CLAIRE’s List:

“She’s a Lady” by Tom Jones

An upbeat, misogynistic number by America’s most revered lounge lizard (Wayne Newton, it’s over. You heard it here first.), Tom Jones. This, like much of Jones’ body of work, sounds like it was written for the soundtrack of an early 80s romantic comedy. Here’s the scene: Hot chick in day-glo shoulder pads enters the restaurant in slo-mo (and you know that restaurant has a salad bar and oddly placed palm tree like plants, cause shit is CLASSY). Jaws drop, weirdly tan guy in a suit (read: Tom Jones) who’s watching her enter leans back approvingly and nods (That’ll do, shoulder pads. That’ll do.)

Lets take a look at a couple choice moments from this song:

  • She’s never in the way” and “I can leave her on her own, know that she’s okay alone, and there’s no messin'” : These lines sound like they should be followed with a chorus of “She’s a toddler”
  • And I don’t abuse her!”: He says this twice, guys. Congratulations?
  • Woah woah woah” and “Na na na”: You get ONE. One sound. Get it together, Jones.

“Nothing’s Gonna Stop Us Now” by Starship

Mannequin is a touching love story about a man who can’t handle relationships with humans so he gets it on with a mannequin and nobody thinks that’s weird. It features Hollywood power players “That-guy-who-did-not-deserve-Molly-Ringwald-in-Pretty-in-Pink” and “That-lady-from-SATC-who-said- ‘Lawrence of My Labia’-and-ruined-both-the-movies-and-Arabia-for -me, forever.” Damnit Kim Cattrell. This is the creepy theme song for their “man meets and marries doll” love story. I first heard it at the “Delocated Variety Hour” show a few weeks ago with Ben Gibbard singing into a voice modulater while watching Jon Glaser go to town on a mannequin. So it was pretty magical.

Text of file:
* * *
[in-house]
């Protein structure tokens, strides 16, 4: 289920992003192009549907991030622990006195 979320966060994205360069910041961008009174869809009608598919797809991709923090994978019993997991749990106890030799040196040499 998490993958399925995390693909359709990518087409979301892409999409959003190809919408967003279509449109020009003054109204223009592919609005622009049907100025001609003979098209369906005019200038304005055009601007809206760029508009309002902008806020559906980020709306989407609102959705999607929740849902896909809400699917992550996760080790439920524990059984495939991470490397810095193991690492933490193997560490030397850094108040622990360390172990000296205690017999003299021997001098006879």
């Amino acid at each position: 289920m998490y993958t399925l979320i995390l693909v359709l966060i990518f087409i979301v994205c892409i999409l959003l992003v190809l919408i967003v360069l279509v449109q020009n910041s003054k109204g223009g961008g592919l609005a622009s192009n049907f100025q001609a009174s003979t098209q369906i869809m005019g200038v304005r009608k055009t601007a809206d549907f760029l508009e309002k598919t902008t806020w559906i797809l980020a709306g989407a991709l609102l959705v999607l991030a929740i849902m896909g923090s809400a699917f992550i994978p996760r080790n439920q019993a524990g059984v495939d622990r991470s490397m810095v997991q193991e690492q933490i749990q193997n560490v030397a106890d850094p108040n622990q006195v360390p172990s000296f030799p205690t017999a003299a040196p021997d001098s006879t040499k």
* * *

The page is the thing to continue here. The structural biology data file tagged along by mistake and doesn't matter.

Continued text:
“Every Breath You Take,” by The Police

A love song that says “Stalking is neat!” and “Sting is gonna getcha!” Come on everyone. Stop playing this at your wedding, stop using it on shows and in movies when characters finally fall in love, just stop it. No. Listen to the lyrics just one time and you’ll know that a song about a heartbroken dude who is watching you sleep and breathe is not romantic. It’s scary as hell…just like Sting.

“I Would Do Anything for Love (But I Won’t Do That)” by Meatloaf

Full disclosure: Much to my parents’ chagrin, I loved this song when I was a kid. But that was just because the video is awesome and it’s live action Beauty and the Beast and explosions! Explosions! Anyway. Basically, Meatloaf will do anything for love, but he won’t do a bunch of stuff that nobody would want him to do anyway. I swear at one point it quotes graffiti I read on a bathroom wall in high school, (“Some days I just pray to the god of sex and drugs and rock ‘n’ roll”). And I know Meat Loaf came first, but trust me: Fourteen year old boys with sharpies were writing similar sentiments in bathroom stalls way before the early ‘00s. They were also saying earnest, hormone-addled things like “But I’ll never forgive myself if we don’t go all the way, tonight” since cave-boy first invited cave-girl to come over and make out in his basement. Meatloaf, you’re too old for this. Do all the stuff you said you would do and leave it at that.

“I Want it that Way” by the Backstreet Boys